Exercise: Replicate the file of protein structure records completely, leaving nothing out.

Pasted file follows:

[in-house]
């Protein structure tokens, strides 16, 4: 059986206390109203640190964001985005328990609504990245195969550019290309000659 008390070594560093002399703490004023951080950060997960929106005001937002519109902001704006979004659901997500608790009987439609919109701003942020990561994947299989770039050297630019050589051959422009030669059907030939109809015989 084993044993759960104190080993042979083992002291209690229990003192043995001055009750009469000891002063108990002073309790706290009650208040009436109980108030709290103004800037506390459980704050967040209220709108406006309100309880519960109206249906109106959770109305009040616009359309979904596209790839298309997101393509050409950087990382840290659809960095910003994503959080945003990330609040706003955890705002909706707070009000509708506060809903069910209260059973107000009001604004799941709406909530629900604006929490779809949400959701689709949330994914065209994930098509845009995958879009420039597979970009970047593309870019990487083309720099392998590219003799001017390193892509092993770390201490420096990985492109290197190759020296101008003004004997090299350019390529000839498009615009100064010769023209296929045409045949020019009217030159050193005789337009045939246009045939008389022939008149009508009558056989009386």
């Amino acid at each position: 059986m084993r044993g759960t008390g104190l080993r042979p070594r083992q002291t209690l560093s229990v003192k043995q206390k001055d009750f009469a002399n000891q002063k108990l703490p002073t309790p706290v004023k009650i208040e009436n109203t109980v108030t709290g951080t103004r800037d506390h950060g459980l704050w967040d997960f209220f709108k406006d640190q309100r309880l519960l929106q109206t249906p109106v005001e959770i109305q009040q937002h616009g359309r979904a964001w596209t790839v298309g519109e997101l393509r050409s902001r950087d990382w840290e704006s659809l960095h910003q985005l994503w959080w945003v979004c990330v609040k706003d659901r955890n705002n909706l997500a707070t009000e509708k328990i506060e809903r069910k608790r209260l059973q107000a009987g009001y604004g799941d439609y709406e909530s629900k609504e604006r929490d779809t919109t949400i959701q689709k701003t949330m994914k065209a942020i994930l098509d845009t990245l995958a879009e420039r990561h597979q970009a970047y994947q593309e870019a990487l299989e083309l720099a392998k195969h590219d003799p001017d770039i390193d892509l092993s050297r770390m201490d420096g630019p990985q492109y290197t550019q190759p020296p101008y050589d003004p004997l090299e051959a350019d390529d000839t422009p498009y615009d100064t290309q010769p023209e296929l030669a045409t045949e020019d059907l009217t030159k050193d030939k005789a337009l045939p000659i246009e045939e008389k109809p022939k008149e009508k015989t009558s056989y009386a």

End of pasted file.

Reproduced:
[in-house]
């Protein structure tokens, strides 16, 4: 059986206390109203640190964001985005328990609504990245195969550019290309000659 008390070594560093002399703490004023951080950060997960929106005001937002519109902001704006979004659901997500608790009987439609919109701003942020990561994947299989770039050297630019050589051959422009030669059907030939109809015989 084993044993759960104190080993042979083992002291209690229990003192043995001055009750009469000891002063108990002073309790706290009650208040009436109980108030709290103004800037506390459980704050967040209220709108406006309100309880519960109206249906109106959770109305009040616009359309979904596209790839298309997101393509050409950087990382840290659809960095910003994503959080945003990330609040706003955890705002909706707070009000509708506060809903069910209260059973107000009001604004799941709406909530629900604006929490779809949400959701689709949330994914065209994930098509845009995958879009420039597979970009970047593309870019990487083309720099392998590219003799001017390193892509092993770390201490420096990985492109290197190759020296101008003004004997090299350019390529000839498009615009100064010769023209296929045409045949020019009217030159050193005789337009045939246009045939008389022939008149009508009558056989009386």
């Amino acid at each position: 059986m084993r044993g759960t008390g104190l080993r042979p070594r083992q002291t209690l560093s229990v003192k043995q206390k001055d009750f009469a002399n000891q002063k108990l703490p002073t309790p706290v004023k009650i208040e009436n109203t109980v108030t709290g951080t103004r800037d506390h950060g459980l704050w967040d997960f209220f709108k406006d640190q309100r309880l519960l929106q109206t249906p109106v005001e959770i109305q009040q937002h616009g359309r979904a964001w596209t790839v298309g519109e997101l393509r050409s902001r950087d990382w840290e704006s659809l960095h910003q985005l994503w959080w945003v979004c990330v609040k706003d659901r955890n705002n909706l997500a707070t009000e509708k328990i506060e809903r069910k608790r209260l059973q107000a009987g009001y604004g799941d439609y709406e909530s629900k609504e604006r929490d779809t919109t949400i959701q689709k701003t949330m994914k065209a942020i994930l098509d845009t990245l995958a879009e420039r990561h597979q970009a970047y994947q593309e870019a990487l299989e083309l720099a392998k195969h590219d003799p001017d770039i390193d892509l092993s050297r770390m201490d420096g630019p990985q492109y290197t550019q190759p020296p101008y050589d003004p004997l090299e051959a350019d390529d000839t422009p498009y615009d100064t290309q010769p023209e296929l030669a045409t045949e020019d059907l009217t030159k050193d030939k005789a337009l045939p000659i246009e045939e008389k109809p022939k008149e009508k015989t009558s056989y009386a």